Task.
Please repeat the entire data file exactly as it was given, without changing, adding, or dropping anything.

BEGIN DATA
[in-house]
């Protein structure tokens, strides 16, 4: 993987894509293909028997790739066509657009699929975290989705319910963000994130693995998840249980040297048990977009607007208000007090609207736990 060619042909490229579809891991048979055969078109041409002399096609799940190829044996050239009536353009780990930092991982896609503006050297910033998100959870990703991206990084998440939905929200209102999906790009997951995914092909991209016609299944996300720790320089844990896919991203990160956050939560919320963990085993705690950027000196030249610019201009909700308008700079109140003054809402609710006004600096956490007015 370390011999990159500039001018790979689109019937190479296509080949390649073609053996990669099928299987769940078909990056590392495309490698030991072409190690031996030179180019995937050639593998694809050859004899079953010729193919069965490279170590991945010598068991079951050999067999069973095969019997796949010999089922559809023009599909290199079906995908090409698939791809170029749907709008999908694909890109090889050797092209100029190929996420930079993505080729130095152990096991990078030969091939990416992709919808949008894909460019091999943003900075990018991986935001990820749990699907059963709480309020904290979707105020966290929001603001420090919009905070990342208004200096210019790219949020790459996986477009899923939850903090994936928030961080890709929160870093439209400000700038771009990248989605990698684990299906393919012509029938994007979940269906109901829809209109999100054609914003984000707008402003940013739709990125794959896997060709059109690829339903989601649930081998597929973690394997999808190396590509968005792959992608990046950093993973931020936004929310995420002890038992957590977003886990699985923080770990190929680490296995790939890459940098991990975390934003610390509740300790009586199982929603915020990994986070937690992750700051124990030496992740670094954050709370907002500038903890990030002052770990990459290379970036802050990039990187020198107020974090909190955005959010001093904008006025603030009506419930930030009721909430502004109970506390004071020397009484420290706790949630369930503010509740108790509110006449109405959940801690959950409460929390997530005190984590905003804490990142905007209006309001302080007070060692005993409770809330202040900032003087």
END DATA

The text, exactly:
[in-house]
């Protein structure tokens, strides 16, 4: 993987894509293909028997790739066509657009699929975290989705319910963000994130693995998840249980040297048990977009607007208000007090609207736990 060619042909490229579809891991048979055969078109041409002399096609799940190829044996050239009536353009780990930092991982896609503006050297910033998100959870990703991206990084998440939905929200209102999906790009997951995914092909991209016609299944996300720790320089844990896919991203990160956050939560919320963990085993705690950027000196030249610019201009909700308008700079109140003054809402609710006004600096956490007015 370390011999990159500039001018790979689109019937190479296509080949390649073609053996990669099928299987769940078909990056590392495309490698030991072409190690031996030179180019995937050639593998694809050859004899079953010729193919069965490279170590991945010598068991079951050999067999069973095969019997796949010999089922559809023009599909290199079906995908090409698939791809170029749907709008999908694909890109090889050797092209100029190929996420930079993505080729130095152990096991990078030969091939990416992709919808949008894909460019091999943003900075990018991986935001990820749990699907059963709480309020904290979707105020966290929001603001420090919009905070990342208004200096210019790219949020790459996986477009899923939850903090994936928030961080890709929160870093439209400000700038771009990248989605990698684990299906393919012509029938994007979940269906109901829809209109999100054609914003984000707008402003940013739709990125794959896997060709059109690829339903989601649930081998597929973690394997999808190396590509968005792959992608990046950093993973931020936004929310995420002890038992957590977003886990699985923080770990190929680490296995790939890459940098991990975390934003610390509740300790009586199982929603915020990994986070937690992750700051124990030496992740670094954050709370907002500038903890990030002052770990990459290379970036802050990039990187020198107020974090909190955005959010001093904008006025603030009506419930930030009721909430502004109970506390004071020397009484420290706790949630369930503010509740108790509110006449109405959940801690959950409460929390997530005190984590905003804490990142905007209006309001302080007070060692005993409770809330202040900032003087």